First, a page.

I don’t consider myself a writer by any means. I am a visual artist inspired by the written word. I love gathering sources, collecting, researching, gathering. I love reading and feeling the creative process of the writer. I enjoy contemplating interpretation- how small changes in presentation and how collaging and mish-mashing can alter meaning and message and how written language and visual language play similarly.
I love the DETAILS. I love how language dances through alignment and placement. Take for example in the song, Take a Break from Hamilton (at 2:19):
Aw, jeez! This kind of DETAIL reinforces my love of the creative process!
I also perseverate on the notion of stripping away- how taking away a word or adding a word alters meaning and delivery. Sometimes this fascination hinders my flow when reading a book! For example, I was sitting on the subway in Toronto last Sunday evening heading to Kipling and started reading Margaret Atwood’s Alias Grace.
There on page 21, I couldn’t help but stop.
[The visitors] are like swans, drifting along on unseen feet; or else like the jellyfish in the waters of the rocky harbour near our house…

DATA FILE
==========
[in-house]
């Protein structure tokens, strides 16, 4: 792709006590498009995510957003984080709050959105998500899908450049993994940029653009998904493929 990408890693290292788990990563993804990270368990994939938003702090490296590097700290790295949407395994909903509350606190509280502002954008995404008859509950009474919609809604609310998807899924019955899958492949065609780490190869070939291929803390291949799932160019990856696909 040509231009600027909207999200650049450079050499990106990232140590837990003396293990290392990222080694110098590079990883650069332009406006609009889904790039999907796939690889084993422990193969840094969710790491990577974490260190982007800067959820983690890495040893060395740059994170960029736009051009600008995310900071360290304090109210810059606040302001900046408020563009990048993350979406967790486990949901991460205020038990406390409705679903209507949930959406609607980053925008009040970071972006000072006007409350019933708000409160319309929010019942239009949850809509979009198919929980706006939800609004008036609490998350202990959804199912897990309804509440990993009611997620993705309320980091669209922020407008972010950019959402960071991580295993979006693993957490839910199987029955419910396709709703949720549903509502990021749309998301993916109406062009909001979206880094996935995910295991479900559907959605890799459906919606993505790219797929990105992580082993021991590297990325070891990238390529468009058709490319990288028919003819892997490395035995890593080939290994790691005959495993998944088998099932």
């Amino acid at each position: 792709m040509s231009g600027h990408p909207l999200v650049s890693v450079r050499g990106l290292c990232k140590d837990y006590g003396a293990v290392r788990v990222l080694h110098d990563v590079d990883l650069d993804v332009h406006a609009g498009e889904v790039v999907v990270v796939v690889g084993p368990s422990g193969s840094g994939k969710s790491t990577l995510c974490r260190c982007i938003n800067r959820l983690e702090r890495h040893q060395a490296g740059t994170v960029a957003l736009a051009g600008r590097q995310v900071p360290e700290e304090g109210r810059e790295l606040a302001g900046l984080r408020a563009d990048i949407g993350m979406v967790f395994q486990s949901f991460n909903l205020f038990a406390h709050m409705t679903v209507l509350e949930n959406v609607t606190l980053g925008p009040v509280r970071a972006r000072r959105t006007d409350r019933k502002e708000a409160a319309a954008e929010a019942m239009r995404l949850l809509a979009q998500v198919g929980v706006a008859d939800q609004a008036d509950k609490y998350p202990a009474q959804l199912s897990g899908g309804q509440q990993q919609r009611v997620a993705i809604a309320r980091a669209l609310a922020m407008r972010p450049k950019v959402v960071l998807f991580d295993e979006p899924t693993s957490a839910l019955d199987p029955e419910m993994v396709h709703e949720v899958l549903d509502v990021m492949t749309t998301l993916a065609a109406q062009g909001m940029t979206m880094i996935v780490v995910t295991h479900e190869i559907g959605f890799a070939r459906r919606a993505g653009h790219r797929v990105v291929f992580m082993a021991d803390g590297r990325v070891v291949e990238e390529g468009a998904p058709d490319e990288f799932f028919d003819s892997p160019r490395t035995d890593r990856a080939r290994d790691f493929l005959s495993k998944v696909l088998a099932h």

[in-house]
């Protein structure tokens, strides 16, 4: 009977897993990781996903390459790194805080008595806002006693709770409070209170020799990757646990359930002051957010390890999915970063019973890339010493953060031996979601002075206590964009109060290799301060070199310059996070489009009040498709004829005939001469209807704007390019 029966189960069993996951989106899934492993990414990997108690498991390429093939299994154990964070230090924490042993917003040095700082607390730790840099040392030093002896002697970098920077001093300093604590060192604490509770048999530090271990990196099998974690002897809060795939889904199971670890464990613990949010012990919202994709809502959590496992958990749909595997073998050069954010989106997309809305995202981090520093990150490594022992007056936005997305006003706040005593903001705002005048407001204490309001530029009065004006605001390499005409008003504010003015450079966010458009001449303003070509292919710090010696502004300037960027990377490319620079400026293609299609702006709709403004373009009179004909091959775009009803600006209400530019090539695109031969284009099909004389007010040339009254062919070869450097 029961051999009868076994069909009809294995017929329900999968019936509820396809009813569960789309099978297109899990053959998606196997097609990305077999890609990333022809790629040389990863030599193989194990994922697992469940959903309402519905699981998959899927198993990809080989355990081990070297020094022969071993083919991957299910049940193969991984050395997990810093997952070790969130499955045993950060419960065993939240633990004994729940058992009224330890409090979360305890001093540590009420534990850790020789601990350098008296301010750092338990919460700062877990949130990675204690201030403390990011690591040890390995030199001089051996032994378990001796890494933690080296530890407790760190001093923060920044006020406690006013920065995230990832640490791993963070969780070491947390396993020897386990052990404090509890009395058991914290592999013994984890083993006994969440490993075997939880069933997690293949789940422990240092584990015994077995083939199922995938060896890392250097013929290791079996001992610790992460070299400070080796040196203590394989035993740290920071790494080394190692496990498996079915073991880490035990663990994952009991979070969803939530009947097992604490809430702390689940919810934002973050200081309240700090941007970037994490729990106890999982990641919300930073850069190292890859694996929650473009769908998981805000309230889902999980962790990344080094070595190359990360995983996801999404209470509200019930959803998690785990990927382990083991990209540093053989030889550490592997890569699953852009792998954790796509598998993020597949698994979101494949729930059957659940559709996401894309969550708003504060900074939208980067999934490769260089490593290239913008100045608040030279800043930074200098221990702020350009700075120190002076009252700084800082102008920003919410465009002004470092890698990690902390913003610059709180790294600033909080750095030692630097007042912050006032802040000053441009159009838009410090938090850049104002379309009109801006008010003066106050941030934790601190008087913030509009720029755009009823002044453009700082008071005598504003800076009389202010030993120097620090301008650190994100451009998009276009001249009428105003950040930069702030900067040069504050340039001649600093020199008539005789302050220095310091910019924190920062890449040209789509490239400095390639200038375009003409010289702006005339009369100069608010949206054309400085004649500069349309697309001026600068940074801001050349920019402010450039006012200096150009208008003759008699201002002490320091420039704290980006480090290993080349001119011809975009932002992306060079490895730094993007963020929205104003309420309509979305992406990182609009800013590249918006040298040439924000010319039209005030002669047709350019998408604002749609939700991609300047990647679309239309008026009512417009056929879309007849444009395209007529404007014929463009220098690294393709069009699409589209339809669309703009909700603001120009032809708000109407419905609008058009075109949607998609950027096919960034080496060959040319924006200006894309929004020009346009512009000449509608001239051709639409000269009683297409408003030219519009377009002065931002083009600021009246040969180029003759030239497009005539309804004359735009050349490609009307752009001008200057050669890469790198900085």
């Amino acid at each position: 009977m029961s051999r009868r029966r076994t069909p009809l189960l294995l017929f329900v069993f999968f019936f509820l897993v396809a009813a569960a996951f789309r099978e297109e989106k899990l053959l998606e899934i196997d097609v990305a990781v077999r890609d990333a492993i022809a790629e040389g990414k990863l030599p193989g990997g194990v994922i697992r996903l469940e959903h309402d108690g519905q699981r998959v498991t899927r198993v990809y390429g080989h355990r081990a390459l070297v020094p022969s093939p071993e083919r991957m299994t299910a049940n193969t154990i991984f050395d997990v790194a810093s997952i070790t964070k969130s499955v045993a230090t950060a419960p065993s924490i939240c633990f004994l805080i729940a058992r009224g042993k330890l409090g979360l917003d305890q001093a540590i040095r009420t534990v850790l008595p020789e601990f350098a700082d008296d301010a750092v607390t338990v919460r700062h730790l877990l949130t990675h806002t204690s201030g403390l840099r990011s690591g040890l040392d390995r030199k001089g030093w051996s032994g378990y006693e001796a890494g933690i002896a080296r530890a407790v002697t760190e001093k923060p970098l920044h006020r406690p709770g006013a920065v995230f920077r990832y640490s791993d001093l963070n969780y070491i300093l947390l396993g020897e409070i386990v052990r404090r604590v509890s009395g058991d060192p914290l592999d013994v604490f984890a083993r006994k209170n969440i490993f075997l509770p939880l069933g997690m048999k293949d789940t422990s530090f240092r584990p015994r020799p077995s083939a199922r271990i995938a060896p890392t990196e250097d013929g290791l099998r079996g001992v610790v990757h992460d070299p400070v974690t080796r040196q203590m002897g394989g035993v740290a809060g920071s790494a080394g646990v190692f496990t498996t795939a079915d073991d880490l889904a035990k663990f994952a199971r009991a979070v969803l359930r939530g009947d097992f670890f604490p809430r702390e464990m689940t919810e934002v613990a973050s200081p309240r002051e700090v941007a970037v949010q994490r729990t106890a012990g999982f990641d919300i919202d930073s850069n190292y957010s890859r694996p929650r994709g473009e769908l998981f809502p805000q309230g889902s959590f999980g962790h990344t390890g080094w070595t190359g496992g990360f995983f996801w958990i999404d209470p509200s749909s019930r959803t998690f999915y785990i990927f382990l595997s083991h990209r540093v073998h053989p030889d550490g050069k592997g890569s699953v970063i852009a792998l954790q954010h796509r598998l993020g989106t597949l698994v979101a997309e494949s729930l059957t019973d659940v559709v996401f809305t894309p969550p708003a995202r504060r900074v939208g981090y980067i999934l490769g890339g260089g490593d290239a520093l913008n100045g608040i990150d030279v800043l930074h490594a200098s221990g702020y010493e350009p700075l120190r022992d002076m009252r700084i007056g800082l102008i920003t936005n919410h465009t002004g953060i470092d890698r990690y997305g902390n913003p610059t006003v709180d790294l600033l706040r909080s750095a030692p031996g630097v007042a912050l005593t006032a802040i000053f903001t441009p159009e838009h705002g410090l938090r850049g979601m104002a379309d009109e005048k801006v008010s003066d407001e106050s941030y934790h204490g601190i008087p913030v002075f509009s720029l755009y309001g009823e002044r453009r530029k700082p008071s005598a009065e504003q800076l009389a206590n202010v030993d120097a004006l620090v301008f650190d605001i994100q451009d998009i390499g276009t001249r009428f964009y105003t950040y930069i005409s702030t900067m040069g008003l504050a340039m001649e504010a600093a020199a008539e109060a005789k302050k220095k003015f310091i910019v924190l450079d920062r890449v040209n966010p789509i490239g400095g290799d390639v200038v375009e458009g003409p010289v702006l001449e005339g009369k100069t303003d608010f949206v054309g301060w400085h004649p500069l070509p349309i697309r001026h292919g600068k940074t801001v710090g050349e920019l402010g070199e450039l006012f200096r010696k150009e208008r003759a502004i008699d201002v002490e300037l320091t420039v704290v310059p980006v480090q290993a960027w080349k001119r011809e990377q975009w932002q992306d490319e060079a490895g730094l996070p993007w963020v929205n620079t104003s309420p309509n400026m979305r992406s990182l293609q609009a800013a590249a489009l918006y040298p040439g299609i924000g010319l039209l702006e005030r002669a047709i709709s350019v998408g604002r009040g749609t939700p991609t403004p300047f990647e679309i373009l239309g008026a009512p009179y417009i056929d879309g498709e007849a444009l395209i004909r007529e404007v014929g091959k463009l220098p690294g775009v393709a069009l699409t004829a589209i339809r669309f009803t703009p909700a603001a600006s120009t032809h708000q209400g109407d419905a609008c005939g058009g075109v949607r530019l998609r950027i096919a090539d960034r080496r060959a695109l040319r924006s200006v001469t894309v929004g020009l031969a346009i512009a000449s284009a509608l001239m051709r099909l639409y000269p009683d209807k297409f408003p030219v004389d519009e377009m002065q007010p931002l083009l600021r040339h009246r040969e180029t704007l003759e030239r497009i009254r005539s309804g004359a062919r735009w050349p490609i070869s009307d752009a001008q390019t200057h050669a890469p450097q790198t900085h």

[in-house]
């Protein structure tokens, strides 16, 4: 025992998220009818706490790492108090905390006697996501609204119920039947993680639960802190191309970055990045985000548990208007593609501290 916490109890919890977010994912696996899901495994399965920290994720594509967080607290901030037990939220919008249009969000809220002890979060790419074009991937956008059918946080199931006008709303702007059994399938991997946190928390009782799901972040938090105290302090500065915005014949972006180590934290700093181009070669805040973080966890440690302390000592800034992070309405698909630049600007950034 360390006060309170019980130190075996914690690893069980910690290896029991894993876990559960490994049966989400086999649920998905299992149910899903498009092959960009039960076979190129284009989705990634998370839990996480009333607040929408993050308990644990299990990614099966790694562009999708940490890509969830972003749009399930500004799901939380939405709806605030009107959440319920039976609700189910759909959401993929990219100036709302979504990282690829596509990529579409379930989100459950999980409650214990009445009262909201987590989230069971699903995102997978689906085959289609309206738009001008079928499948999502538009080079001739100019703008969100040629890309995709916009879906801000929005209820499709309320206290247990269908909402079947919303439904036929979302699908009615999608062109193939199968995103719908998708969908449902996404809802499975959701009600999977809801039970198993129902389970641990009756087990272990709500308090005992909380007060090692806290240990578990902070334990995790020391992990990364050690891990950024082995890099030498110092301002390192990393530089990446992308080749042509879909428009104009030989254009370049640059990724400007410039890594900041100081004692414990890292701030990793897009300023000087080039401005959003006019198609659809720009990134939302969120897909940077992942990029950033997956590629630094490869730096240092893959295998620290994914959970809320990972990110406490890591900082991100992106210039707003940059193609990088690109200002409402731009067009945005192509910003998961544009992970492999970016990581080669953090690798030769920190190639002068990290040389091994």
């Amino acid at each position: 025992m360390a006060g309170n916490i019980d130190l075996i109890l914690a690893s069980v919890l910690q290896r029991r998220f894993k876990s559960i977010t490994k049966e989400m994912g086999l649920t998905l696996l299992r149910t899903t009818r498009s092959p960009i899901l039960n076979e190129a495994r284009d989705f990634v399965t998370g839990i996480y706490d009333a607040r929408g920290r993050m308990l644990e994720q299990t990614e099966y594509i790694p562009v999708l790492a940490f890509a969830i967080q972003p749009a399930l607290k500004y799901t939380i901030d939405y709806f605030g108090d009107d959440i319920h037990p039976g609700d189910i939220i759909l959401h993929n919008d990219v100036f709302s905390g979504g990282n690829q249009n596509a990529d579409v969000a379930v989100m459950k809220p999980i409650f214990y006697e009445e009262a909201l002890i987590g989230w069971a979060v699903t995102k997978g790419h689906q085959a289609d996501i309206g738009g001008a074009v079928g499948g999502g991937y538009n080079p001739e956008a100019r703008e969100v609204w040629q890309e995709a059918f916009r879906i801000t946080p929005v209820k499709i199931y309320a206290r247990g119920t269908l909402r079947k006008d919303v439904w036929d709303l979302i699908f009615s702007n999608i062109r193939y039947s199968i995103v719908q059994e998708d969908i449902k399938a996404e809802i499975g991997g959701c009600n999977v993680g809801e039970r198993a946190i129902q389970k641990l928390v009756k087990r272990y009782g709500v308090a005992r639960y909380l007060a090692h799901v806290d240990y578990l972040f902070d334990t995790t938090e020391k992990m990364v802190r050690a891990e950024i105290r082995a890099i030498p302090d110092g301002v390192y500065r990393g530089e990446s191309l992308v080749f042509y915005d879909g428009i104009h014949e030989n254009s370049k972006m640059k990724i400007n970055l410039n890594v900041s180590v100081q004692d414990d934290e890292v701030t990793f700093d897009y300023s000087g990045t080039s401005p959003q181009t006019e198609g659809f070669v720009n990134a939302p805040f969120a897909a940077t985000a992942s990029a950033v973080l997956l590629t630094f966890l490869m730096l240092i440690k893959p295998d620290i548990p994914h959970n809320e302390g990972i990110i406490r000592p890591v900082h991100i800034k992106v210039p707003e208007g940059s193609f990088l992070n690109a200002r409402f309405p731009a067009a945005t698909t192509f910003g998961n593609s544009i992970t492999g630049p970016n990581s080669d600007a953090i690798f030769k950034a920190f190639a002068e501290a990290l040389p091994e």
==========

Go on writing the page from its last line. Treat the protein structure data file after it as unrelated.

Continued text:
The use of the word “like” sidetracked me and I gleefully went on an a tangents, playing with removing it and adding it back.
They are like swans…
They are swans, drifting along on unseen feet; or the jellyfish in the waters of the rocky harbour near our house…
Oh that is fun. The delivery is so different. And alters the intent.
They are like jellyfish. They are jellyfish.
I am thinking about the young man in Toronto who entertained us (last week at the hotel bar) with a brilliance that shone through despite his alcohol haze. With remarkable passion, he recited lengthy pieces of Shakespeare and, intriguingly, found himself repeatedly stuck on the meaning and delivery of … but soft… in Romeo and Juliet.
But, soft! what light through yonder window breaks? It is the east, and Juliet is the sun.
He testified that Romeo is in a sense “stalking” Juliet and that spying on her could be played more creepy. He argued (convincingly) that Romeo’s sentence that starts with but soft is actually a line that starts MID SENTENCE- that Romeo simply starts speaking at mid sentence. It is quite a lovely argument and does affect how the scene can be played.
Oooo, I kind of love it!
Caress the detail, the divine detail. – Vladimir Nabokov